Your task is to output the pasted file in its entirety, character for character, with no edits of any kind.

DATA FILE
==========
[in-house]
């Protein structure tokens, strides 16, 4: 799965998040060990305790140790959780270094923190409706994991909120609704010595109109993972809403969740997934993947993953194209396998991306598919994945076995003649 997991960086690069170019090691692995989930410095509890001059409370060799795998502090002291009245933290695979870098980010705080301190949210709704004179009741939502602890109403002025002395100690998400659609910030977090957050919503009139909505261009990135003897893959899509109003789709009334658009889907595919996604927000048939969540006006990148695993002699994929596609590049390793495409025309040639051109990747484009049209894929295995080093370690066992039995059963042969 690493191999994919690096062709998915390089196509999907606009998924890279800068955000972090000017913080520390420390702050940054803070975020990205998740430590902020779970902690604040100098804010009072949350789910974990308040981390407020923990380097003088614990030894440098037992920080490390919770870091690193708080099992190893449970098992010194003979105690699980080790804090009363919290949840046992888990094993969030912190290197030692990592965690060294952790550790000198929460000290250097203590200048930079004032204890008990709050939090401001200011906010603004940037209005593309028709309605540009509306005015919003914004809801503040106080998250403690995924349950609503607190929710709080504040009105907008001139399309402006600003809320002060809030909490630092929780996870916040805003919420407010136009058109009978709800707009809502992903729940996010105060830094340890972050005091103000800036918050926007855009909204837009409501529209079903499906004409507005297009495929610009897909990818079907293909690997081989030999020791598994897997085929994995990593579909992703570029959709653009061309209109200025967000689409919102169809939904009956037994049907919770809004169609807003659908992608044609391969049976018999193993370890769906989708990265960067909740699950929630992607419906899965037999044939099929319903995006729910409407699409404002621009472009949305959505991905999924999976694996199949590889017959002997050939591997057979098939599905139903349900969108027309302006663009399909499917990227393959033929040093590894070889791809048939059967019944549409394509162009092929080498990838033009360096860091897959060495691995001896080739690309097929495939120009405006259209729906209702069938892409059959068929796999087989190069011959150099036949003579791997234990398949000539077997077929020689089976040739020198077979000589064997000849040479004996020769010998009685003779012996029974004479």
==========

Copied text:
[in-house]
């Protein structure tokens, strides 16, 4: 799965998040060990305790140790959780270094923190409706994991909120609704010595109109993972809403969740997934993947993953194209396998991306598919994945076995003649 997991960086690069170019090691692995989930410095509890001059409370060799795998502090002291009245933290695979870098980010705080301190949210709704004179009741939502602890109403002025002395100690998400659609910030977090957050919503009139909505261009990135003897893959899509109003789709009334658009889907595919996604927000048939969540006006990148695993002699994929596609590049390793495409025309040639051109990747484009049209894929295995080093370690066992039995059963042969 690493191999994919690096062709998915390089196509999907606009998924890279800068955000972090000017913080520390420390702050940054803070975020990205998740430590902020779970902690604040100098804010009072949350789910974990308040981390407020923990380097003088614990030894440098037992920080490390919770870091690193708080099992190893449970098992010194003979105690699980080790804090009363919290949840046992888990094993969030912190290197030692990592965690060294952790550790000198929460000290250097203590200048930079004032204890008990709050939090401001200011906010603004940037209005593309028709309605540009509306005015919003914004809801503040106080998250403690995924349950609503607190929710709080504040009105907008001139399309402006600003809320002060809030909490630092929780996870916040805003919420407010136009058109009978709800707009809502992903729940996010105060830094340890972050005091103000800036918050926007855009909204837009409501529209079903499906004409507005297009495929610009897909990818079907293909690997081989030999020791598994897997085929994995990593579909992703570029959709653009061309209109200025967000689409919102169809939904009956037994049907919770809004169609807003659908992608044609391969049976018999193993370890769906989708990265960067909740699950929630992607419906899965037999044939099929319903995006729910409407699409404002621009472009949305959505991905999924999976694996199949590889017959002997050939591997057979098939599905139903349900969108027309302006663009399909499917990227393959033929040093590894070889791809048939059967019944549409394509162009092929080498990838033009360096860091897959060495691995001896080739690309097929495939120009405006259209729906209702069938892409059959068929796999087989190069011959150099036949003579791997234990398949000539077997077929020689089976040739020198077979000589064997000849040479004996020769010998009685003779012996029974004479």